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How Sales Enablement Solved a Localized Content Issue

localized contentMichael Seymour is a blogger on sales enablement, and an independent analyst/consultant. He most recently ran a sales enablement team at Oracle that oversaw the deployment of over 4,500 iPads to reps globally. This is the first in a three-part series about the global deployment of a unified sales enablement program. You can read his blog at http://michael-seymour.com and follow him on Twitter at https://twitter.com/michael_sey/.

Initial Rollout

During the rollout to our global sales team, the topic around localized content became a critical issue. The sales enablement tooling team at Oracle was forced to address it immediately or see the tool fail to be adopted.

Prior to using sales enablement tooling, reps downloaded content off a portal. After they downloaded the content, no one really had an insight into what they did with the content. During the rollout, though, we discovered that reps have heavily modified the content to meet their local market requirements. This would entail both translations, but also localizing messaging around problems and capabilities. Some content was localized and translated for reps. It just wasn’t enough or not to their liking. In the end, this workaround was barely serviceable. And it really wasn’t a good solution for anyone.

Identification of Localized Content as an Issue

However, by putting content on iPads for reps to use, localization became a bigger issue. A European sales manager approached me to discuss localized content. His comment was that while he wanted his reps to use the iPad and the content provided, it just wasn’t going to work for his team. He saw the value of enabling his reps to look like modern sales reps. However, the reality was the content didn’t fit their requirements. It lacked relevance to their customers. I relayed this to the larger team, namely the source of the content – product marketing. I also queried the other regions to see what they thought, they all agreed that we needed more localized content.

The product marketing team was taken slightly aback by this. They pointed out that while they had received requests for more localizations, the regions still used the content. They pointed to content downloads from our legacy portal. The European sales manager quickly countered that while they did use the content, they didn’t use the content as delivered. They would tweak the content for their region, updating problem statements, product capabilities and customer references. They desperately wanted to use the content delivered to the reps on the iPad, due to both efficiency and effectiveness. Plus, it made them look cool.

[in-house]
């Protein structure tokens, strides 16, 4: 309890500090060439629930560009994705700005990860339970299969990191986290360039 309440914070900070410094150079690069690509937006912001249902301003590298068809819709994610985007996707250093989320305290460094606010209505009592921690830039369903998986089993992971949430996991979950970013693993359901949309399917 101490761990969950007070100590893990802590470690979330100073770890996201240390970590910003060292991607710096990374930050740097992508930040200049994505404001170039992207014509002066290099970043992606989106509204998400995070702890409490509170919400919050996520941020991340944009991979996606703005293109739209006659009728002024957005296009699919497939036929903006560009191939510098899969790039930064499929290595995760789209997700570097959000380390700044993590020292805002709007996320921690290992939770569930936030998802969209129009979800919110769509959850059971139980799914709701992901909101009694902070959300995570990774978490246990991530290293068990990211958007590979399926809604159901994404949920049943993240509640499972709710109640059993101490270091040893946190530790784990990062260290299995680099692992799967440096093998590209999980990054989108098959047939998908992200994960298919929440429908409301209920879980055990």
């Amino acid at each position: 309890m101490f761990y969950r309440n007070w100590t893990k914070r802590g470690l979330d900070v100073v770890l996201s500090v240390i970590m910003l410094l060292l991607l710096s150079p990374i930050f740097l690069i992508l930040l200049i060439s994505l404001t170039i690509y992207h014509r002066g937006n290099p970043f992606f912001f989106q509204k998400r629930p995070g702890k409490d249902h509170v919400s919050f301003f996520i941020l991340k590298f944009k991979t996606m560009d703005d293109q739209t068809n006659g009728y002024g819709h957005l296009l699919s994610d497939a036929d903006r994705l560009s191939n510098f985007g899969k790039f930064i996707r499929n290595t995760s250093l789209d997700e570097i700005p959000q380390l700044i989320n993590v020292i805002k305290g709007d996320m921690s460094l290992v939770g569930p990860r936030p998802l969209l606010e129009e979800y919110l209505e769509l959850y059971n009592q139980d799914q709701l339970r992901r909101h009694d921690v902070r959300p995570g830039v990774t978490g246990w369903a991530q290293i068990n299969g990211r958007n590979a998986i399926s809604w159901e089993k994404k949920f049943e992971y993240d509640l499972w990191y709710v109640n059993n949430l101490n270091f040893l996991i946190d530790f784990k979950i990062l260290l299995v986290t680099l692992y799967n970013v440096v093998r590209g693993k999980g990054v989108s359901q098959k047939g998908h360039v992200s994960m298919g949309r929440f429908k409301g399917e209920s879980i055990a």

Getting Reps on Message

The product marketing and sales enablement tooling team then worked with the regions to produce localized content where necessary. In the end, the reps loved the content produced and we saw high tool usage.

It did raise questions about the situation reps were in prior to this. What exactly did reps show customers? And how did they respond? Did the reps pitch the products correctly?

The company was in the midst of a go-to-market change, moving from large on premise software deals to smaller cloud deals. It raised quite a few eyebrows to realize exactly how rogue the sales teams had gone. But, by empowering reps with sales enablement tooling, Oracle was able to get the sales teams on message.

Side Benefit – Improved Relationships

The rollout of the tool showcased how product marketing was not as in touch with local sales as once thought to the regions. It was an eye-opening experience on our part, but did have a side benefit – improved relationships. The product marketing team’s content suddenly became much more relevant to the local sales team. This meant local sales leaders would spend more time and energy working with the product marketing team.

Whether this was messaging, positioning or sales plays, product marketing saw engagement from those teams. Instead of ignoring calls, or not giving feedback on various programs, the sales teams were all-in. As a result, they would work hand-in-hand to make sure product marketing met their needs. This unexpected benefit from the sales enablement tool rollout was a nice perk for the product marketing team.

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